Thursday, 29 March 2012
At school this week we have been busy planning our French Cafe. The French Cafe is an event that showcases our students French language abilities in a fun and creative way. Each French class gets to perform a 3-5 minute act in the show, whether it be a song, dance or short play. We also have all the classes watching at different times. The scheduling can get a little tricky, but the students love to both perform their act and then have the opportunity to watch other classes perform as well. While the students are watching the acts on stage, we will have our older classes act as servers for the cafe. Students can order croissants ahead of time, as well as apple juice. Another way to incorporate French culture into the French Cafe is through art work on the walls of the performing space and students' work being displayed on the cafe tables where students are sitting at to watch the show. This year we have decided on posters with French cultural symbols for the walls and some French restaurant menus to add to the tables. Students will have fun practicing for their cafe act, and they will learn some new French language skills and vocabulary at the same time. Also, parents love to come in to see their child perform so the French Cafe is a great way to get parents involved in the French language program.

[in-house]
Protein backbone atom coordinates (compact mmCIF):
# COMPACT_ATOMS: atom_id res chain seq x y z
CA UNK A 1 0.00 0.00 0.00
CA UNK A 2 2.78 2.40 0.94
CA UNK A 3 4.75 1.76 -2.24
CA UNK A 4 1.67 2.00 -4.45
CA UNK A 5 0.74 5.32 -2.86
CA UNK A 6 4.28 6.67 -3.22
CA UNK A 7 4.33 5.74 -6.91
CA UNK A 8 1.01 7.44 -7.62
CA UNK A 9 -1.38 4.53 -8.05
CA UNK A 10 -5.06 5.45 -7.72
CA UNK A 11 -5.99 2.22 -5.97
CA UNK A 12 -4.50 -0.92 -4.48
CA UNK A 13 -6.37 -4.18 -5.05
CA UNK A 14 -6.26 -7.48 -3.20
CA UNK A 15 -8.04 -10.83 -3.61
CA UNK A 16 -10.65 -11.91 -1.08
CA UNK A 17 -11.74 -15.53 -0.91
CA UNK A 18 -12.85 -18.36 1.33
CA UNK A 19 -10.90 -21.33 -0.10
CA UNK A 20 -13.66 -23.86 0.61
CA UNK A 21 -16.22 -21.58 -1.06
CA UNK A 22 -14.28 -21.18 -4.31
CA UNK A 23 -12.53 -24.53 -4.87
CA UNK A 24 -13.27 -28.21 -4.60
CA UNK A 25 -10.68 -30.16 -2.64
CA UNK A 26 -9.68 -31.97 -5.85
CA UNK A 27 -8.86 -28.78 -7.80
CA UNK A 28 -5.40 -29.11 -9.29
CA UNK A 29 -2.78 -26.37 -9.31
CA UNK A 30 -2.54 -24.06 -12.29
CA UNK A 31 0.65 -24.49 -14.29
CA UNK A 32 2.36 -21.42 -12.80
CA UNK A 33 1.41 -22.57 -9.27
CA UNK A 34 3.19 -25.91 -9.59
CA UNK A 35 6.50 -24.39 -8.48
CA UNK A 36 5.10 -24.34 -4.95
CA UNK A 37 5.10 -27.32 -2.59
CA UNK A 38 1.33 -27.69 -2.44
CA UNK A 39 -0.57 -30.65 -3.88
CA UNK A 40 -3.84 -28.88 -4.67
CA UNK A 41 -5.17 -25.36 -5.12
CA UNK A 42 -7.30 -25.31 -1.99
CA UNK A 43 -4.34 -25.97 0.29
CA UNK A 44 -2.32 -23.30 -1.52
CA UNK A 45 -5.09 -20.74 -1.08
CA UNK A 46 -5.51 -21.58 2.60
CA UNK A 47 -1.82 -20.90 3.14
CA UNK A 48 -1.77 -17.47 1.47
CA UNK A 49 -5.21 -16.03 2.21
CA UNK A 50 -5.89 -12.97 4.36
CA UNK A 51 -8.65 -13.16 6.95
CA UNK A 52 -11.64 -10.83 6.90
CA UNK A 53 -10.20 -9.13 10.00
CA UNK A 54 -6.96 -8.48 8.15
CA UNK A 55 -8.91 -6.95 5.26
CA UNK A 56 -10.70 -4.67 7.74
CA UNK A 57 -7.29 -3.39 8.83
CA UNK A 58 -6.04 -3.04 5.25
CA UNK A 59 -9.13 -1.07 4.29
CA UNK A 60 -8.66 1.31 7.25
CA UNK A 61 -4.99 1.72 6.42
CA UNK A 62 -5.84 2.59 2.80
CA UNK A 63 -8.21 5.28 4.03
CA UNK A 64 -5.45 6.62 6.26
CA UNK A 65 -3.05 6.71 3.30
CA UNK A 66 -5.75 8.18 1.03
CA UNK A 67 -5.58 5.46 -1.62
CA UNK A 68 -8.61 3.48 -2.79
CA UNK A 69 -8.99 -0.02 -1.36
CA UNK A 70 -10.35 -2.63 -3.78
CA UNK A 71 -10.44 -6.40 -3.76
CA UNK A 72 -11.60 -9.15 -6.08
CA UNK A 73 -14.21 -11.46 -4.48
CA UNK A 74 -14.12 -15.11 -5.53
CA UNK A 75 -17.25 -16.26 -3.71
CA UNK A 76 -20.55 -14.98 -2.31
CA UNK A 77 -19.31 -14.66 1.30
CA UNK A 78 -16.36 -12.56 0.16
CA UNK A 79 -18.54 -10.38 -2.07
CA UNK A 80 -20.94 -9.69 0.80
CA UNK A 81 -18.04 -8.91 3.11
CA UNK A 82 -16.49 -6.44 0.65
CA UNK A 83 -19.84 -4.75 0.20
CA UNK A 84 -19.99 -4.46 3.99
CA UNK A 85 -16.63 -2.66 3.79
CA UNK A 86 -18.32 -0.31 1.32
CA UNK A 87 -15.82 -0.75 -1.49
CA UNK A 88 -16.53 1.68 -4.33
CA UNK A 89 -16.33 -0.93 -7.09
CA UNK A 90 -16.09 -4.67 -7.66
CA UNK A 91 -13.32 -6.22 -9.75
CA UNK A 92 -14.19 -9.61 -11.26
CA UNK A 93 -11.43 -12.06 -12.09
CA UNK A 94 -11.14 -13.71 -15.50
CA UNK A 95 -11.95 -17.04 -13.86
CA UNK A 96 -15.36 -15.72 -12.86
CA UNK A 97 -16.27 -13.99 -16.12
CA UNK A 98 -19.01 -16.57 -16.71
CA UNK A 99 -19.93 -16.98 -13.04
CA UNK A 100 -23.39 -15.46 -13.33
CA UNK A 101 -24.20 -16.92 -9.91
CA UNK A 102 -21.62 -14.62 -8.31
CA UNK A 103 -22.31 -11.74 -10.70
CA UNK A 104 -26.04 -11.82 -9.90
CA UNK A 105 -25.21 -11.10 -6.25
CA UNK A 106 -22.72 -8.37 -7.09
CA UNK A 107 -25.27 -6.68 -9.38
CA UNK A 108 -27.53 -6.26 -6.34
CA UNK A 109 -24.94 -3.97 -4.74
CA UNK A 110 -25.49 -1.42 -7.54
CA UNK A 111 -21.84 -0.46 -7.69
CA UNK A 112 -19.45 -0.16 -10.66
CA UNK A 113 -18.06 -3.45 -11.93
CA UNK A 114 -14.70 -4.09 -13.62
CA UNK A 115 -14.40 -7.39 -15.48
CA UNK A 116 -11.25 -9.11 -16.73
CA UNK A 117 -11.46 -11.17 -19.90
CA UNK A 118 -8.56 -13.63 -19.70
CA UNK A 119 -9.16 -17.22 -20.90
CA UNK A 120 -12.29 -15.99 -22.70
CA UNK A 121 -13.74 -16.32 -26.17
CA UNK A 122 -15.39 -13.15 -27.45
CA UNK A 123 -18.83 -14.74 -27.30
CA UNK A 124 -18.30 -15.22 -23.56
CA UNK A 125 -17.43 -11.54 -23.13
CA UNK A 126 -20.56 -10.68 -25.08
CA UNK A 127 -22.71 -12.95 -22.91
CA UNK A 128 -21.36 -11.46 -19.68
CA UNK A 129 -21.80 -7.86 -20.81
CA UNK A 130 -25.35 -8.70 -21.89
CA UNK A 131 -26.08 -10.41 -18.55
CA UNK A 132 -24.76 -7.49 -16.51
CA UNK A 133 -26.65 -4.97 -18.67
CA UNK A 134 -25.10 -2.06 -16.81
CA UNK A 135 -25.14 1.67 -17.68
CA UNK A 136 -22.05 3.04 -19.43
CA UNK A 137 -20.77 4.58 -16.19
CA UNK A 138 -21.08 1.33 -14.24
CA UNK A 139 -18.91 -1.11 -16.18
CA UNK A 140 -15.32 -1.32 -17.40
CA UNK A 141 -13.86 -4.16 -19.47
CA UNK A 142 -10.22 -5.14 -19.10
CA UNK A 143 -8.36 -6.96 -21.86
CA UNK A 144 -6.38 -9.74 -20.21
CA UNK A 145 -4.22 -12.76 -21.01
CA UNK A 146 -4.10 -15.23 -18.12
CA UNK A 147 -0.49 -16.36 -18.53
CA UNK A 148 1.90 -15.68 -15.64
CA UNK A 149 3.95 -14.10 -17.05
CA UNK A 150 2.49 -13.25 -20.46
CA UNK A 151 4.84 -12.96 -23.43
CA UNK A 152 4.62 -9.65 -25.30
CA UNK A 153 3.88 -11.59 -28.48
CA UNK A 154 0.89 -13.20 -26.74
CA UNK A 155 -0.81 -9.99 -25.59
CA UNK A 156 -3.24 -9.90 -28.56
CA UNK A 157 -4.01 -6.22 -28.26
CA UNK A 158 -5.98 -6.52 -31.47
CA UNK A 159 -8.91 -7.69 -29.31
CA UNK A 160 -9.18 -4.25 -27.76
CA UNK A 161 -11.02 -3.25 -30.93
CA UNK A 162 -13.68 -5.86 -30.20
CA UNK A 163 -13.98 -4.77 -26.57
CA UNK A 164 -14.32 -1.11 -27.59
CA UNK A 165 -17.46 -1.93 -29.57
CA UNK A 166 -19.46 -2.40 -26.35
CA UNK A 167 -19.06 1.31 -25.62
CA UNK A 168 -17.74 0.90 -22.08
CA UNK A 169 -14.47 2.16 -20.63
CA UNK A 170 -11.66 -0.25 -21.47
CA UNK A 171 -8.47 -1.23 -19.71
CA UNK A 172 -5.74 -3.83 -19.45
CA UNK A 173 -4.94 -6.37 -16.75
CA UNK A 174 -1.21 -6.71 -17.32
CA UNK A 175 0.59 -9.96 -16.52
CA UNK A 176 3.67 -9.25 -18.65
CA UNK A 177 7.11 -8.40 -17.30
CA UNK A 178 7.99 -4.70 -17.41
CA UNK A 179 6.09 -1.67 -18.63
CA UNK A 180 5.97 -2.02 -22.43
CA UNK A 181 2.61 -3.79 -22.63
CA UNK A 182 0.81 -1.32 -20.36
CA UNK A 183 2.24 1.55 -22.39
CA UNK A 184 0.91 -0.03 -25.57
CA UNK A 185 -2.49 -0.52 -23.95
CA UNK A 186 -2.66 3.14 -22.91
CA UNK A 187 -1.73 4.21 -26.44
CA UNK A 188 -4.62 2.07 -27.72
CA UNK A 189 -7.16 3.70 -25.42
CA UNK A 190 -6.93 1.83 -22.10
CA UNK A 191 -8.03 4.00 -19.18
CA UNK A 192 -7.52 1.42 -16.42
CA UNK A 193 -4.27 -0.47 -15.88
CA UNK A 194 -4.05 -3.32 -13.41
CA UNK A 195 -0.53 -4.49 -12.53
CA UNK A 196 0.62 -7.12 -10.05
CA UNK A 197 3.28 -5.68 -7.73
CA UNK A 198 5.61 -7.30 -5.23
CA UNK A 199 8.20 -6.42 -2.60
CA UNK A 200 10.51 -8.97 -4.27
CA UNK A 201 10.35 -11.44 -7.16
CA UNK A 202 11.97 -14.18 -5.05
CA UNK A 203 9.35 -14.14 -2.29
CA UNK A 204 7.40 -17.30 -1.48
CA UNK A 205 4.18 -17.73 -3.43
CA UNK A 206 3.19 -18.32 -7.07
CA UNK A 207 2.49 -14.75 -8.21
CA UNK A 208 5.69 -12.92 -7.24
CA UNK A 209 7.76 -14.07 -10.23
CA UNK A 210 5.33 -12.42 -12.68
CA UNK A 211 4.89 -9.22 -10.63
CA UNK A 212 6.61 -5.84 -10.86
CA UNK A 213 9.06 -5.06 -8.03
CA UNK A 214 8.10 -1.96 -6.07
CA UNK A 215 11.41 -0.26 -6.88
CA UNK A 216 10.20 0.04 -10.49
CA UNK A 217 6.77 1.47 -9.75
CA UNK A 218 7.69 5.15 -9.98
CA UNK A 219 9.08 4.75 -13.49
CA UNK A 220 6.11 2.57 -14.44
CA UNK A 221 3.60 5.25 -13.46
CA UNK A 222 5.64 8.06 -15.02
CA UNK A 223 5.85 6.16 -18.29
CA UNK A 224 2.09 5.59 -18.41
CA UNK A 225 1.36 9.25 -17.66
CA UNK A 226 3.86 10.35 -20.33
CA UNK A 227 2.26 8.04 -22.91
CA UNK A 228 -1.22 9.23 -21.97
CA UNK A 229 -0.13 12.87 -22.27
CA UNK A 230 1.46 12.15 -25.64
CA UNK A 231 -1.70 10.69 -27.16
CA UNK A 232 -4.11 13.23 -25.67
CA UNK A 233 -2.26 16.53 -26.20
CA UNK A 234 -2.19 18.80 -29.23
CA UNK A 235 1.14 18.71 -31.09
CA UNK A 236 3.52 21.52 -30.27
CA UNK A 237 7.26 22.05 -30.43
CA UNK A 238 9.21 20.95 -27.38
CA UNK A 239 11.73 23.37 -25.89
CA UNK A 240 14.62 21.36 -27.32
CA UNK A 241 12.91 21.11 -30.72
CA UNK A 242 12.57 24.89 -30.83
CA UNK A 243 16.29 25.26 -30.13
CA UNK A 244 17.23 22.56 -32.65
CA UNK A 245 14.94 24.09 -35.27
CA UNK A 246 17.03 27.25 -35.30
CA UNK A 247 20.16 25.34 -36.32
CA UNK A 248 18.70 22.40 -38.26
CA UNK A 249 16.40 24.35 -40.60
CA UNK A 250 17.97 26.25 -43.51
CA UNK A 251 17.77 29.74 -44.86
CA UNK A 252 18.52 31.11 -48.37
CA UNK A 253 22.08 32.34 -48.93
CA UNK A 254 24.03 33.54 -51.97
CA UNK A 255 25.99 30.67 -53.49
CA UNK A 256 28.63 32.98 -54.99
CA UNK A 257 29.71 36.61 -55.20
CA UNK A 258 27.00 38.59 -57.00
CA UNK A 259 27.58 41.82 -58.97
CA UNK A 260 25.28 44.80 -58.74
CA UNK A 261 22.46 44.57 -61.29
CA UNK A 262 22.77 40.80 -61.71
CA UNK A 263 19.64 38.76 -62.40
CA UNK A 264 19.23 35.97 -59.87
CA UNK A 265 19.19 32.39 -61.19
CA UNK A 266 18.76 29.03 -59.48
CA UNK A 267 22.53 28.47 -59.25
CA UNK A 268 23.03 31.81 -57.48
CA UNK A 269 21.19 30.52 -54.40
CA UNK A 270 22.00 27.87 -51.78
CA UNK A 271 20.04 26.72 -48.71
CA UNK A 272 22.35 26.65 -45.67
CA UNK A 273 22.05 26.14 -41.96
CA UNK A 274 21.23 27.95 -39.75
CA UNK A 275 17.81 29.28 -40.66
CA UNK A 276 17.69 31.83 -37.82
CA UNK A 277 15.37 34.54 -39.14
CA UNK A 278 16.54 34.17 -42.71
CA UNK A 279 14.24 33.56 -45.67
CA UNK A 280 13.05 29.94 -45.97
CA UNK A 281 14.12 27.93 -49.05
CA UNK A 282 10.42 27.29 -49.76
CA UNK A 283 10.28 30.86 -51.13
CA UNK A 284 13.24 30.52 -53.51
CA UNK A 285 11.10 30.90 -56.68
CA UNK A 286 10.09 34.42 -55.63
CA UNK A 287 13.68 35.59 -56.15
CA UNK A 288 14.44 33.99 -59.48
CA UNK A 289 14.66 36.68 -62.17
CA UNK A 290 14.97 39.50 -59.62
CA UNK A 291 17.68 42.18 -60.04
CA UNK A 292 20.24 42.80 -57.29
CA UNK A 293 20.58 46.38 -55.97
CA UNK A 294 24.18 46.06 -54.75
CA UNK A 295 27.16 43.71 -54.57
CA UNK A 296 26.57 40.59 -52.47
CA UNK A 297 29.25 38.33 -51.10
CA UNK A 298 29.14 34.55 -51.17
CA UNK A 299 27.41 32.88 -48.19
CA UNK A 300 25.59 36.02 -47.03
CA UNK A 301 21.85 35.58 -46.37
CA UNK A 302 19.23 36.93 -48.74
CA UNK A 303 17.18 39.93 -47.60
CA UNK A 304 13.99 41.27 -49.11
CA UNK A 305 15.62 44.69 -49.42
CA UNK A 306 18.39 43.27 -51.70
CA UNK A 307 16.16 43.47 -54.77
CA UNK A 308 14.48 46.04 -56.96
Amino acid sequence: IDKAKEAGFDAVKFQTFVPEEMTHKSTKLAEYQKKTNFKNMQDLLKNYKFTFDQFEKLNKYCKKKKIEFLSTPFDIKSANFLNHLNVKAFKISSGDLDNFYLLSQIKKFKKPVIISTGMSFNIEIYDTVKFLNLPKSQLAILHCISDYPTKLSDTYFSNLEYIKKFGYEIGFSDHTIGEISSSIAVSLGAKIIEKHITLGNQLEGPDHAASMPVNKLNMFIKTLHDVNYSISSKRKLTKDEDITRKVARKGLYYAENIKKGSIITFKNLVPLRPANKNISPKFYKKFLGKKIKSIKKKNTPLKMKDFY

Thursday, 15 March 2012
Here is a link to a video of Larry Swartz talking about the importance of creating caring classroom environments. Two books that I recommend that promote a caring attitude are Le Vol du colibri by Michael Nicoll Yahgulanaas and L'homme qui plantait des arbres by Jean Giono. In the words of Dr. Seuss "Unless someone like you cares a whole awful lot, nothing's going to get better. It's not." (From the movie The Lorax).
Wednesday, 14 March 2012
Whenever possible, I try to incorporate French culture into my lessons. A fun way to do this is to focus on famous French monuments and cultural activities in France as part of daily language lessons. I have recently taught a mini-unit on the Eiffel Tower. I taught a grammar lesson on the past tense using scenarios related to the Eiffel Tower and traveling to France. I included a reading comprehension activity by ABCTeach.com which was great because it had reading comprehension questions to answer that went along with the article on the Eiffel Tower. I also did an art lesson where students were shown a picture of the Eiffel Tower and then sketched their own version in 3D. We outlined them in black marker and added sparkles to represent how the Eiffel Tower is lit up at night. There are some great books out there that feature the Eiffel Tower as well, including Un Jour avec la Tour Eiffel by Victor Simiane, Rendez-vous à la Tour Eiffel by Elzbieta and Le Grand voyage by Jean-Olivier Heron. The Eiffel Tower theme fits well for this time of the year because of March Break, and many students are going on vacation and traveling. After March Break, the students will be able to tell about what they did on their vacations using the past tense. Bon voyage!